ValuePickr Forum

Market timing models

In response to the original topic. I apologise if this lands up in the wrong discussion/topic as this is my first post here (please feel free to move it to the appropriate thread).

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Out of personal experience, I’d like to share some technical market timing models that I have come across. All timing models are based on 2 main drivers - momentum and deviation from the mean.

You basically are attempting to do one of 2 things from any timing model a) Cut down asset class exposure/rebalance among asset classes or b) Hedge exposure by using derivatives. The trade-off is usually capital gain at risk combined with transaction costs (cap gain taxes, market liquidity of individual positions etc).

The models used by most sell-side houses and institutional investors tend to be broad based in terms of input data. For example, Morgan Stanley Europe uses a CVI model (composite value indicator) that takes into account equity markets P/E, bond yields, macro fundamentals (ISM, payrolls, unemployment figures), investor risk appetite (option put/call ratios, open interest) and so on; signals are generated based on deviation from the mean. You can go through this MS presentation to understand the model better.

http://goo.gl/CTUvo

For individual investors, given these data are costly to obtain, a simple momentum based model works quite well. The starting point is to decide whether you want to preserve capital by selling off or hedging.

The most simple momentum model is a moving average model which shows you the trend and slope of the trend (very important) in relation to the current spot price of the asset. Almost all investors pay attention to the 200 day simple moving average (SMA) so this would be a good place to start; this works best for the index as opposed to individual stocks so you eliminate event risk.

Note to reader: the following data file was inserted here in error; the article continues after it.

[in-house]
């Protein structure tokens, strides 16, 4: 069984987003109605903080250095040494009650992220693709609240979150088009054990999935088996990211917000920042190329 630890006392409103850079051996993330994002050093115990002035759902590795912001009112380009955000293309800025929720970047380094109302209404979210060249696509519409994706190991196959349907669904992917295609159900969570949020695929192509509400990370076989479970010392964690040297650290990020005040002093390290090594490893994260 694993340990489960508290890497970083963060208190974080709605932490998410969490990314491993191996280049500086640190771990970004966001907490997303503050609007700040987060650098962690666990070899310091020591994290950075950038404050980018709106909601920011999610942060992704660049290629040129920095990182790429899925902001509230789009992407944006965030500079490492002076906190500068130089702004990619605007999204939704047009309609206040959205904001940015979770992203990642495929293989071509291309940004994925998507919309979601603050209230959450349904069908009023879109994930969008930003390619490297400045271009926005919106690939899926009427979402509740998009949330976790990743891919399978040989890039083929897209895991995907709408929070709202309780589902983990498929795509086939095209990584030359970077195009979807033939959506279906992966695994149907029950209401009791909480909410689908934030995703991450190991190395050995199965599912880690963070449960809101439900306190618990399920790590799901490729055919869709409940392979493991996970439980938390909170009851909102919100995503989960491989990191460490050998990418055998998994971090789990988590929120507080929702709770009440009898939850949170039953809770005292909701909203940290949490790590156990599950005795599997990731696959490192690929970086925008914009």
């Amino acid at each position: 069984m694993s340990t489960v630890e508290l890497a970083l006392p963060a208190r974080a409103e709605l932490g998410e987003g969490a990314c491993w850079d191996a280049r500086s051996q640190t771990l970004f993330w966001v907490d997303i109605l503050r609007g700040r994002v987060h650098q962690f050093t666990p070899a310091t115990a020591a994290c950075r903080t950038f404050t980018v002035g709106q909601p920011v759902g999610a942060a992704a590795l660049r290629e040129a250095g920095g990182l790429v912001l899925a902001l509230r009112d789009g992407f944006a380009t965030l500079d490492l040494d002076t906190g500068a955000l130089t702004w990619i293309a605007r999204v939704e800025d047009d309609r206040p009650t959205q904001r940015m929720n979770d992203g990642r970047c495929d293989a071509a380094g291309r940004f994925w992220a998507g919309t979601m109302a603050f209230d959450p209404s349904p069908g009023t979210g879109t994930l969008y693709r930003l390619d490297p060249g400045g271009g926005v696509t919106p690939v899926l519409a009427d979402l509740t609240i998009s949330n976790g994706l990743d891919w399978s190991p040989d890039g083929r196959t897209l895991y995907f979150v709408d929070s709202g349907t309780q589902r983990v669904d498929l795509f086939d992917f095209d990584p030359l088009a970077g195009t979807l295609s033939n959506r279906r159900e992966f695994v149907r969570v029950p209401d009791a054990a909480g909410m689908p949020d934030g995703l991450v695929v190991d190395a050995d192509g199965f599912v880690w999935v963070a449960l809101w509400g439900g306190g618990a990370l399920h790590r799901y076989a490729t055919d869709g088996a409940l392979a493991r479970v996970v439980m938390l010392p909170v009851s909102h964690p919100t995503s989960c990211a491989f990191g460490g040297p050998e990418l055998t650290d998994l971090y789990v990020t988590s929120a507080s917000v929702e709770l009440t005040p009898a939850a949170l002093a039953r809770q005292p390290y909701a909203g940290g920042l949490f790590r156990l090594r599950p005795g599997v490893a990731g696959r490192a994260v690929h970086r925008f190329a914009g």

Moving average models are lagging indicators so they will not flag off a market top/bottom, they simply show you the trend. Longer moving averages aim to eliminate noise from the trend and gives less weightage to recent price action.

There have been studies done in the US (http://papers.ssrn.com/sol3/papers.cfm?abstract_id=962461) that backtest this in the US since 1900. A 200SMA model sacrifices the upside in bull markets (by being late to the party) for entirely avoiding long protracted bear markets (notably 1929-32 and flagged the 2001 bubble just after it’s peak).

A frequent problem is that these models generate false positive signals, more often than not, called whipsaws (usually a dead cat bounce in bear markets or steep sell off’s in bull markets). You can refine these models to make them more robust. But I need not remind forum members that derivative exposure combined with whipsaws can be lethal if you are not disciplined.

I believe these models are beneficial for fundamental long-term investors by pointing out flags before it’s too late. People usually compare it to buy-and-hold strategies but for stock pickers who aim to generate alpha, this is an invaluable tool.

I am working on some timing models for the Nifty and hedging using Nifty futures. It is currently technically driven (ie moving averages) and the backtest is promising (90% hedging achieved with significant MTM volatility). I’m working on making it more robust to minimise whipsaws as well as incorporating fundamental valuation based flags.

I would be happy to share them with members on this forum and work collaboratively to refine the model if there is interest.

Cheers.

I think all the valuepickr buddies would be glad to learn the market timing models.

Manish Vachhani